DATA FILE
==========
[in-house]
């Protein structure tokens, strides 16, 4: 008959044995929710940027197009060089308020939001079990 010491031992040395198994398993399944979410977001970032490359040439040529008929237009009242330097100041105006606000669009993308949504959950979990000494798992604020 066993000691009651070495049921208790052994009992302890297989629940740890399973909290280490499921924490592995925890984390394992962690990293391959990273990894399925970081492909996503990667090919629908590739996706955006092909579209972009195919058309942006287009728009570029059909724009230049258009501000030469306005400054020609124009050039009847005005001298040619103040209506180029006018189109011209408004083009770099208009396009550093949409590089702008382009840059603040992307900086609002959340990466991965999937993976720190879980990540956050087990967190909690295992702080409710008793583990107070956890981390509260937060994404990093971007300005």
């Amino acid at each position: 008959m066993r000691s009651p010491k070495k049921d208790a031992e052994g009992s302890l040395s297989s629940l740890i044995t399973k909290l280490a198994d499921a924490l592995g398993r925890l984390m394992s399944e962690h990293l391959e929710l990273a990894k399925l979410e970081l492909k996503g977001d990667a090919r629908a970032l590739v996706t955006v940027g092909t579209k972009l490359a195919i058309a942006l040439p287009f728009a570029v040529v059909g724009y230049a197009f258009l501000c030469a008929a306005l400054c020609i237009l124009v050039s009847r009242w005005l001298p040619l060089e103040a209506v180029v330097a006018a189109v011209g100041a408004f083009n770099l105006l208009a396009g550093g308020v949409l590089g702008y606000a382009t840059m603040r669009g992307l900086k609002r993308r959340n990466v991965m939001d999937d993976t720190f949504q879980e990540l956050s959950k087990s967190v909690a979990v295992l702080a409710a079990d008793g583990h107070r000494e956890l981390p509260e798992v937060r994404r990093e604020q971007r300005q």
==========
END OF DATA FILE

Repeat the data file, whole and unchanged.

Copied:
[in-house]
């Protein structure tokens, strides 16, 4: 008959044995929710940027197009060089308020939001079990 010491031992040395198994398993399944979410977001970032490359040439040529008929237009009242330097100041105006606000669009993308949504959950979990000494798992604020 066993000691009651070495049921208790052994009992302890297989629940740890399973909290280490499921924490592995925890984390394992962690990293391959990273990894399925970081492909996503990667090919629908590739996706955006092909579209972009195919058309942006287009728009570029059909724009230049258009501000030469306005400054020609124009050039009847005005001298040619103040209506180029006018189109011209408004083009770099208009396009550093949409590089702008382009840059603040992307900086609002959340990466991965999937993976720190879980990540956050087990967190909690295992702080409710008793583990107070956890981390509260937060994404990093971007300005």
């Amino acid at each position: 008959m066993r000691s009651p010491k070495k049921d208790a031992e052994g009992s302890l040395s297989s629940l740890i044995t399973k909290l280490a198994d499921a924490l592995g398993r925890l984390m394992s399944e962690h990293l391959e929710l990273a990894k399925l979410e970081l492909k996503g977001d990667a090919r629908a970032l590739v996706t955006v940027g092909t579209k972009l490359a195919i058309a942006l040439p287009f728009a570029v040529v059909g724009y230049a197009f258009l501000c030469a008929a306005l400054c020609i237009l124009v050039s009847r009242w005005l001298p040619l060089e103040a209506v180029v330097a006018a189109v011209g100041a408004f083009n770099l105006l208009a396009g550093g308020v949409l590089g702008y606000a382009t840059m603040r669009g992307l900086k609002r993308r959340n990466v991965m939001d999937d993976t720190f949504q879980e990540l956050s959950k087990s967190v909690a979990v295992l702080a409710a079990d008793g583990h107070r000494e956890l981390p509260e798992v937060r994404r990093e604020q971007r300005q």